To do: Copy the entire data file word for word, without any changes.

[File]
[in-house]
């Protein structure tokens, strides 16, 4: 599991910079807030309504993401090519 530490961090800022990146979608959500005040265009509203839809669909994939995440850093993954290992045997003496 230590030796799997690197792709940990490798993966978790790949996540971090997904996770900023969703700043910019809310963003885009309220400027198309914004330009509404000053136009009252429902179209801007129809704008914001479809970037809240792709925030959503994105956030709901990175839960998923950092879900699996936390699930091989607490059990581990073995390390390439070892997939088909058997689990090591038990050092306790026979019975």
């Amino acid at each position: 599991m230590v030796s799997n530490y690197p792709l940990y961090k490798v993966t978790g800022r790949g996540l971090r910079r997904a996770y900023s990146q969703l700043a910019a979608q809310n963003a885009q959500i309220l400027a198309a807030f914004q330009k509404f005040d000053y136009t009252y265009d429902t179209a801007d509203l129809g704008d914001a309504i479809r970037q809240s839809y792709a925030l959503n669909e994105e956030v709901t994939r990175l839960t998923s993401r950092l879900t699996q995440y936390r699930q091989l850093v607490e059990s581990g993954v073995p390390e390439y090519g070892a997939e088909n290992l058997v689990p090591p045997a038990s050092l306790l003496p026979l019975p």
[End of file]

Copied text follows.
[in-house]
């Protein structure tokens, strides 16, 4: 599991910079807030309504993401090519 530490961090800022990146979608959500005040265009509203839809669909994939995440850093993954290992045997003496 230590030796799997690197792709940990490798993966978790790949996540971090997904996770900023969703700043910019809310963003885009309220400027198309914004330009509404000053136009009252429902179209801007129809704008914001479809970037809240792709925030959503994105956030709901990175839960998923950092879900699996936390699930091989607490059990581990073995390390390439070892997939088909058997689990090591038990050092306790026979019975």
């Amino acid at each position: 599991m230590v030796s799997n530490y690197p792709l940990y961090k490798v993966t978790g800022r790949g996540l971090r910079r997904a996770y900023s990146q969703l700043a910019a979608q809310n963003a885009q959500i309220l400027a198309a807030f914004q330009k509404f005040d000053y136009t009252y265009d429902t179209a801007d509203l129809g704008d914001a309504i479809r970037q809240s839809y792709a925030l959503n669909e994105e956030v709901t994939r990175l839960t998923s993401r950092l879900t699996q995440y936390r699930q091989l850093v607490e059990s581990g993954v073995p390390e390439y090519g070892a997939e088909n290992l058997v689990p090591p045997a038990s050092l306790l003496p026979l019975p």